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from issue no. 08 - 2004

1954-2004: fifty years after the death of the statesman

De Gasperi and Europe


An interview with Sergio Romano. The background that De Gasperi brought to Europeanism came from his experience as a parliamentarian of the Hapsburg Empire. And that history, those political experiences became, in the aftermath of the Second World War, the coagulating element of the various Italian Europeanisms


by Paolo Mattei


Robert Schuman, De Gasperi and Konrad Adenauer

Robert Schuman, De Gasperi and Konrad Adenauer

Ambassador Sergio Romano has recently published Europe. History of an idea (Longanesi & C., Milano 2004). In it, Romano reinterprets the history of the Old Continent, drawing a geographical and cultural profile, looking at events from the fall of the Roman Empire to the process of integration begun at the end of the Second World War. In those first years of the aftermath of the Second World War the leading actor was Alcide De Gasperi, not only in the reconstruction of his own country prostrated by the war but also in the first steps in the process of European unification. They were steps that the Christian Democrat politician took along with other important figures in Italy and abroad. We talked with Sergio Romano about this important stage in the political work of De Gasperi, the last of his life.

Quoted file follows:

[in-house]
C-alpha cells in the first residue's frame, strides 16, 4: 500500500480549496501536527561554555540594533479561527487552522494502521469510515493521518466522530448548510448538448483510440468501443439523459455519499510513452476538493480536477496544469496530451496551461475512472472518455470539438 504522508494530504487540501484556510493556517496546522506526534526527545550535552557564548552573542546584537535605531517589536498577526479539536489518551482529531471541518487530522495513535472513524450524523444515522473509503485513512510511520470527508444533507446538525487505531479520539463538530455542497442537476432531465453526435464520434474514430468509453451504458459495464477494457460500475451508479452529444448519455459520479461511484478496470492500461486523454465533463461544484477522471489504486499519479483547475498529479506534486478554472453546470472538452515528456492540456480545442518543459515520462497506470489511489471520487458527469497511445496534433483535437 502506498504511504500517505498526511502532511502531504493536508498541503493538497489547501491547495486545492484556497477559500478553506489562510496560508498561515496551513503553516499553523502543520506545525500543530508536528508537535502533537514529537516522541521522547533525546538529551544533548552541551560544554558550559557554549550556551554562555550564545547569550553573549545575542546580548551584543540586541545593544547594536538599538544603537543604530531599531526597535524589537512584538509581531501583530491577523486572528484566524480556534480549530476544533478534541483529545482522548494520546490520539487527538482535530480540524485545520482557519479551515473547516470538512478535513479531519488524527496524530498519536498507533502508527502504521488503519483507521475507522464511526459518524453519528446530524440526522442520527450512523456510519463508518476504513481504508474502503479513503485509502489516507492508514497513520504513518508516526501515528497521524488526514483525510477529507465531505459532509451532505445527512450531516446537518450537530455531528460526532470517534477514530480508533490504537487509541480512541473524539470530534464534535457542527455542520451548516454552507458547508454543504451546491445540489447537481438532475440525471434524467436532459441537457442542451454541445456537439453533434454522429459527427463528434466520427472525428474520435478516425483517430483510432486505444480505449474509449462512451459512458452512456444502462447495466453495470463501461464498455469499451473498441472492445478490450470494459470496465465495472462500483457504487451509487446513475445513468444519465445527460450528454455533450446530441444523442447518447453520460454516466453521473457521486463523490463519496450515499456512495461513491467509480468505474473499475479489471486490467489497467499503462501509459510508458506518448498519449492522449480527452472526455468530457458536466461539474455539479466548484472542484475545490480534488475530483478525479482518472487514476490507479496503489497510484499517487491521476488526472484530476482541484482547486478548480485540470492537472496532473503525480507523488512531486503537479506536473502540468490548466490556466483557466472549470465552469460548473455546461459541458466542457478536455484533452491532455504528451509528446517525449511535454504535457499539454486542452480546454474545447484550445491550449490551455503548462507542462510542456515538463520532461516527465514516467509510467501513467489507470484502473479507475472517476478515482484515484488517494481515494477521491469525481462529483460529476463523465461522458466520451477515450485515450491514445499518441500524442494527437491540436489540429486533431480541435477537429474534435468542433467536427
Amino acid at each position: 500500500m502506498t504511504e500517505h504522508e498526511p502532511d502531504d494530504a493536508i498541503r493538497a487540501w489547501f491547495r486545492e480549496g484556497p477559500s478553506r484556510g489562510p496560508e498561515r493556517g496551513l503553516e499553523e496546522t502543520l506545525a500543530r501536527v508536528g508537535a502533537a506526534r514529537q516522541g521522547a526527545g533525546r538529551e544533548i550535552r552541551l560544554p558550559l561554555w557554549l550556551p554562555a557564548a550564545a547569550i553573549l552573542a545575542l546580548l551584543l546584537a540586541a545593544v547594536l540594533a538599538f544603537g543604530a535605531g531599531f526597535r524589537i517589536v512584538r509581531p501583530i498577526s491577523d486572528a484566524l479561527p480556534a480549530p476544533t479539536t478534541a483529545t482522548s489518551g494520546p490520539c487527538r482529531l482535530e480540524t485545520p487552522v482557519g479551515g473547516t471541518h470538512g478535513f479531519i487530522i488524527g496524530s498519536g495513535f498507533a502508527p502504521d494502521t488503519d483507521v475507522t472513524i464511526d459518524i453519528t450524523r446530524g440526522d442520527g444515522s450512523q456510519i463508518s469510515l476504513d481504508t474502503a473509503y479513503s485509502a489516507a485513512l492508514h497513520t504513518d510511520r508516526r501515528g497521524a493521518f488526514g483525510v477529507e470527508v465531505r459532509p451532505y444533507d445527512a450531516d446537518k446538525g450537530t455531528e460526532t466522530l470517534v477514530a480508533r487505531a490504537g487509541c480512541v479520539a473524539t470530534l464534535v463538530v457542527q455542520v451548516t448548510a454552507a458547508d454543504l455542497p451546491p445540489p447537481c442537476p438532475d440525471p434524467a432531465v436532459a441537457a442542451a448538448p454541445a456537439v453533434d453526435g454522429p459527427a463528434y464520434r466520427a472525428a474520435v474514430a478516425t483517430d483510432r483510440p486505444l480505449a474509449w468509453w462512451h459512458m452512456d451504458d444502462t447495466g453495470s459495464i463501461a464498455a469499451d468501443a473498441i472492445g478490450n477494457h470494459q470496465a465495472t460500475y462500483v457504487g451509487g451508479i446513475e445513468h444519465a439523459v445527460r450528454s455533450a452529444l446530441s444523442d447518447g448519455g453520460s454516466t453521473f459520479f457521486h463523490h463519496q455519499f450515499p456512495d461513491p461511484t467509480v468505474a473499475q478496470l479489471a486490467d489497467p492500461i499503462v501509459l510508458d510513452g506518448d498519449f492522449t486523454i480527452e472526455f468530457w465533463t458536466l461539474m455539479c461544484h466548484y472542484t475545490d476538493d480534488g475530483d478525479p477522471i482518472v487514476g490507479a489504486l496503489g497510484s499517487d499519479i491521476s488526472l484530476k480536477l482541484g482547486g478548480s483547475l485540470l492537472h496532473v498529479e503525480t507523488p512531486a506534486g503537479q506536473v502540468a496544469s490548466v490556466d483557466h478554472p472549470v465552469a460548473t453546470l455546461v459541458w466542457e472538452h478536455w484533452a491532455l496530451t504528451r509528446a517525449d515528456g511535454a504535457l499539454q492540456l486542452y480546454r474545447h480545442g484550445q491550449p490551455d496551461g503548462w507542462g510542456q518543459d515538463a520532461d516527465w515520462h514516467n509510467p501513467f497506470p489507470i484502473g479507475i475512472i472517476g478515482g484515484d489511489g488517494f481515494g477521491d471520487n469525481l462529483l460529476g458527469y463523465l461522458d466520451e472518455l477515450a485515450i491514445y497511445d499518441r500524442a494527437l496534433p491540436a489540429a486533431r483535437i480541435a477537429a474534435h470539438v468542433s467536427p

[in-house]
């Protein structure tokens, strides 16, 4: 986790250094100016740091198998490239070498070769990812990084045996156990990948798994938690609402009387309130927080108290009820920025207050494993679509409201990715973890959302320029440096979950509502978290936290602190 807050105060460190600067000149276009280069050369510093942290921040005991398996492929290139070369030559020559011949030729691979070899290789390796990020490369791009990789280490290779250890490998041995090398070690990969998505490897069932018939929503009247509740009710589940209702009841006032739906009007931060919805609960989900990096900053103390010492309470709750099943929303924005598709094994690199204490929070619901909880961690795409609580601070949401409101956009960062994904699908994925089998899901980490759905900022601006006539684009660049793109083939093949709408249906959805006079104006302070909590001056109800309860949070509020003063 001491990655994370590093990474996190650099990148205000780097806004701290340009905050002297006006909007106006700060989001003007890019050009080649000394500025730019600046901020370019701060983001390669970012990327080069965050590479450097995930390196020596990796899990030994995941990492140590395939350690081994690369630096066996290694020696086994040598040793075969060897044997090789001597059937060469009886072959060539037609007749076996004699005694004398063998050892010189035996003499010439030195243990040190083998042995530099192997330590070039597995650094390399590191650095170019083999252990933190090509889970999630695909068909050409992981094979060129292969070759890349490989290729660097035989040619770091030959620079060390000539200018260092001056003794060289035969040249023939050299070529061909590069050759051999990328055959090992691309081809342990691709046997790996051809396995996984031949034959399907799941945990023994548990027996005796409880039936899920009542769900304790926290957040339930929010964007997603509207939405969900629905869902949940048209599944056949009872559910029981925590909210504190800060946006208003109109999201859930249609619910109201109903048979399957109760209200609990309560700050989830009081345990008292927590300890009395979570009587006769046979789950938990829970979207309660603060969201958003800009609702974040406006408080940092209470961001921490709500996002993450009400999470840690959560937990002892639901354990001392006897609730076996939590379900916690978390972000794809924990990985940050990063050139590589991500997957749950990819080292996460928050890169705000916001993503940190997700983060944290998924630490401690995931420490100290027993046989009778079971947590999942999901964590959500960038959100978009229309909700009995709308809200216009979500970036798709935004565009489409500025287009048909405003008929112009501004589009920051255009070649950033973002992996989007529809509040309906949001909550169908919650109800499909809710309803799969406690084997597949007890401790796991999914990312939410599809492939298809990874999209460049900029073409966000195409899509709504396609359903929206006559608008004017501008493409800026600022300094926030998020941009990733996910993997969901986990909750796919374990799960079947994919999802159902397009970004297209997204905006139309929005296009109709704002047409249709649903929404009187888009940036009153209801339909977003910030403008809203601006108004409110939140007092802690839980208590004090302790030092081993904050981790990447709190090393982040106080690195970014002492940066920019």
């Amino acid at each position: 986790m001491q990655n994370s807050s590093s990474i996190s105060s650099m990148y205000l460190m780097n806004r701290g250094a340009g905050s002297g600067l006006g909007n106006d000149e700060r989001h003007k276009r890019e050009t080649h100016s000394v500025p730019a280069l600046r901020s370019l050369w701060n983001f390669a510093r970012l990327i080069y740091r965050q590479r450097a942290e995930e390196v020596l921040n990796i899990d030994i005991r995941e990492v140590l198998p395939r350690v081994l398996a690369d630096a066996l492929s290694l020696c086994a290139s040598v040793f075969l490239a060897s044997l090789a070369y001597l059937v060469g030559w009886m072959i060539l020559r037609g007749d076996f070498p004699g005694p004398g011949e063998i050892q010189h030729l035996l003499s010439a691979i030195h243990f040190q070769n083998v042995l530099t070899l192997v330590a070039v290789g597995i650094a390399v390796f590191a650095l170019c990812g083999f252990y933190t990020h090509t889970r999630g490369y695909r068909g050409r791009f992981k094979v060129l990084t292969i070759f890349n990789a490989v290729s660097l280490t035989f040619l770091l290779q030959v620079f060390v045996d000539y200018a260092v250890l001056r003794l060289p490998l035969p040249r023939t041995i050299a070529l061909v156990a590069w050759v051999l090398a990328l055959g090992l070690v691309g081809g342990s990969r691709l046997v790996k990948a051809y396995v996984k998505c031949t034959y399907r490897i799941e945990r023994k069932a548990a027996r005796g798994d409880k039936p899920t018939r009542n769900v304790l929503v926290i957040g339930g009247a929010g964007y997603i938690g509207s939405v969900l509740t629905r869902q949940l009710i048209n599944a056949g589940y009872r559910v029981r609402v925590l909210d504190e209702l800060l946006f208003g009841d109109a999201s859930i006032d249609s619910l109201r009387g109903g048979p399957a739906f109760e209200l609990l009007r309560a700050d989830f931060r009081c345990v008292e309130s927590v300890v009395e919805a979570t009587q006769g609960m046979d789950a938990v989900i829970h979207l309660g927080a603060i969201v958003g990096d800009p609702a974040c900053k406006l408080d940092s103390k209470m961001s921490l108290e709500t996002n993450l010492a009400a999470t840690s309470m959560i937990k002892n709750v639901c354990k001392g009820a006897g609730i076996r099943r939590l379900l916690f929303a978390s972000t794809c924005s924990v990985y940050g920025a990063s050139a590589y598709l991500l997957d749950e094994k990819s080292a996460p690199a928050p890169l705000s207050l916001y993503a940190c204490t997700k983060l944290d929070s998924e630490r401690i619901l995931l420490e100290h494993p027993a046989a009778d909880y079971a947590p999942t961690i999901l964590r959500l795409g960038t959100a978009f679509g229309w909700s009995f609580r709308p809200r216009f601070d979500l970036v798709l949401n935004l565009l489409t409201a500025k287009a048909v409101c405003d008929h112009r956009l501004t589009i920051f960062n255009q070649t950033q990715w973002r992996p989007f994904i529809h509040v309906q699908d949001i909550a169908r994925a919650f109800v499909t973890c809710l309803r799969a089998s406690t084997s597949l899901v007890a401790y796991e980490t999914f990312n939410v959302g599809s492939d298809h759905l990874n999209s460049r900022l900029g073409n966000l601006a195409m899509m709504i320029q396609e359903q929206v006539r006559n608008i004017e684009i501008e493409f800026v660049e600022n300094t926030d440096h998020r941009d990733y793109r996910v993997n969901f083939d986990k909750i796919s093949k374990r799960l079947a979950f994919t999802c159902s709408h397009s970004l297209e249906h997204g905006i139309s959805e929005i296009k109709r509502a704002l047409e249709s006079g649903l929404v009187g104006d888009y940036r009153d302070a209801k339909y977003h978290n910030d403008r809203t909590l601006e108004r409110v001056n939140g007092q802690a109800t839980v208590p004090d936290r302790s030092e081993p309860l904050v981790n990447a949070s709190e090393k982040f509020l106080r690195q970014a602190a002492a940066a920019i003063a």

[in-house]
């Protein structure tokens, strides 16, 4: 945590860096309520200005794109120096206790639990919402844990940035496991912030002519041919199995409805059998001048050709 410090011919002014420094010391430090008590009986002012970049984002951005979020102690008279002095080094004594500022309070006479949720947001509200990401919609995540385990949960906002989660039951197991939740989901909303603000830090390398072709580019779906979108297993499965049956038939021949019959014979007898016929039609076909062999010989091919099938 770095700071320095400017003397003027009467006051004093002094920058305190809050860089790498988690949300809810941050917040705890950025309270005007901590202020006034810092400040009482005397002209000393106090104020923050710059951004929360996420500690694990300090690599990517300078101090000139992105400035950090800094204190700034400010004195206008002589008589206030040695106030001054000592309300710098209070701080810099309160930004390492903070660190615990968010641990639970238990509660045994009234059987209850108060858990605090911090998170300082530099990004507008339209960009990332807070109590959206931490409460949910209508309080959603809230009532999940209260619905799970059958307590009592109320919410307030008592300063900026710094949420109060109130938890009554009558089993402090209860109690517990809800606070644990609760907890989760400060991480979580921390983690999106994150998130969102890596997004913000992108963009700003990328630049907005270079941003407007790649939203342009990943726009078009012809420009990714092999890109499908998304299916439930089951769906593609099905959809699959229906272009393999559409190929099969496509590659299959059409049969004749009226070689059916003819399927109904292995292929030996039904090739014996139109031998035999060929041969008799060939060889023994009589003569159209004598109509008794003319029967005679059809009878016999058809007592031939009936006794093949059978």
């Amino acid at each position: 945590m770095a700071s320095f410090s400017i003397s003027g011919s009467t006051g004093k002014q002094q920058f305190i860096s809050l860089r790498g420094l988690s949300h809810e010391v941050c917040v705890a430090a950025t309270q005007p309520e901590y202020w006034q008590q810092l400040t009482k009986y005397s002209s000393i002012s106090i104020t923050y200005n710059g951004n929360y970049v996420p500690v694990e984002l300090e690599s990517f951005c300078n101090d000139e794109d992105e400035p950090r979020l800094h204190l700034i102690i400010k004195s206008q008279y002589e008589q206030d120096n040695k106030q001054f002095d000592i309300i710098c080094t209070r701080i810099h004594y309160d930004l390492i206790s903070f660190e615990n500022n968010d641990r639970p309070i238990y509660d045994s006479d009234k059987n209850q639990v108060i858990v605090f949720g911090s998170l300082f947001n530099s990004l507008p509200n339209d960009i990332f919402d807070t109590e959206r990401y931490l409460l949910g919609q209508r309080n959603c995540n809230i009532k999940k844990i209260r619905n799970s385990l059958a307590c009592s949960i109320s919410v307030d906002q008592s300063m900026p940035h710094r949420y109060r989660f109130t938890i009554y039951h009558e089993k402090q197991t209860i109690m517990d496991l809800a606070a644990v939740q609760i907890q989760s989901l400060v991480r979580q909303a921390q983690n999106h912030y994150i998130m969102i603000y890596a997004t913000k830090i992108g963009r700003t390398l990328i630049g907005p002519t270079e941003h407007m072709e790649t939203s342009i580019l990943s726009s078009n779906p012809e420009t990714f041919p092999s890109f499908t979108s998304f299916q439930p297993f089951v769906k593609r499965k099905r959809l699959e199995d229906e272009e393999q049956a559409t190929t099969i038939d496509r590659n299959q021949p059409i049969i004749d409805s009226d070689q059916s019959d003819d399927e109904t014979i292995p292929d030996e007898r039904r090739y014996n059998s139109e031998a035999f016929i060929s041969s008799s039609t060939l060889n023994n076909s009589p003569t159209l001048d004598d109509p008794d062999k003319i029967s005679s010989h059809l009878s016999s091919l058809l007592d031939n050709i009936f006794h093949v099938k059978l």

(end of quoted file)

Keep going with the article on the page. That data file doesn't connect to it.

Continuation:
You maintain that the De Gasperi’s experience as a parliamentarian in Vienna is a passage of prime importance for an understanding of his successive political work for Europe. It’s a historical perspective which is not often taken into account when dealing with the Europeanism of the statesman from Trent.